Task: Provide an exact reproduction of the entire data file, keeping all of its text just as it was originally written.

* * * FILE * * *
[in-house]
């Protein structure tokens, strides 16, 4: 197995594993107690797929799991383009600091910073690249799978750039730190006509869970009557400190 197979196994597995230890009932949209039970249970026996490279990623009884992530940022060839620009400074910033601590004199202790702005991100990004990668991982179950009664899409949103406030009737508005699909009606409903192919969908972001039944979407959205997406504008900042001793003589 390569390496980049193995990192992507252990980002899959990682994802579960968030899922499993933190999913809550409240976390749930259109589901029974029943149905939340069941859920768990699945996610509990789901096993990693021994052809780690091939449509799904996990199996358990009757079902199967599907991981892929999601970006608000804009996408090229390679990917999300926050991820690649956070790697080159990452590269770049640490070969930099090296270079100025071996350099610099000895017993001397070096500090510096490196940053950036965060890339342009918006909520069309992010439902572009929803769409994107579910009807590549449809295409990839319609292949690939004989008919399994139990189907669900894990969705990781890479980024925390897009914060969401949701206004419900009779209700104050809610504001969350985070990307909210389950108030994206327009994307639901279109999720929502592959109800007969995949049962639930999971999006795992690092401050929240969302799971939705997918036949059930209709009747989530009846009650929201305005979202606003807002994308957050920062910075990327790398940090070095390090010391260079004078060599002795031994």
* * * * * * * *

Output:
[in-house]
């Protein structure tokens, strides 16, 4: 197995594993107690797929799991383009600091910073690249799978750039730190006509869970009557400190 197979196994597995230890009932949209039970249970026996490279990623009884992530940022060839620009400074910033601590004199202790702005991100990004990668991982179950009664899409949103406030009737508005699909009606409903192919969908972001039944979407959205997406504008900042001793003589 390569390496980049193995990192992507252990980002899959990682994802579960968030899922499993933190999913809550409240976390749930259109589901029974029943149905939340069941859920768990699945996610509990789901096993990693021994052809780690091939449509799904996990199996358990009757079902199967599907991981892929999601970006608000804009996408090229390679990917999300926050991820690649956070790697080159990452590269770049640490070969930099090296270079100025071996350099610099000895017993001397070096500090510096490196940053950036965060890339342009918006909520069309992010439902572009929803769409994107579910009807590549449809295409990839319609292949690939004989008919399994139990189907669900894990969705990781890479980024925390897009914060969401949701206004419900009779209700104050809610504001969350985070990307909210389950108030994206327009994307639901279109999720929502592959109800007969995949049962639930999971999006795992690092401050929240969302799971939705997918036949059930209709009747989530009846009650929201305005979202606003807002994308957050920062910075990327790398940090070095390090010391260079004078060599002795031994």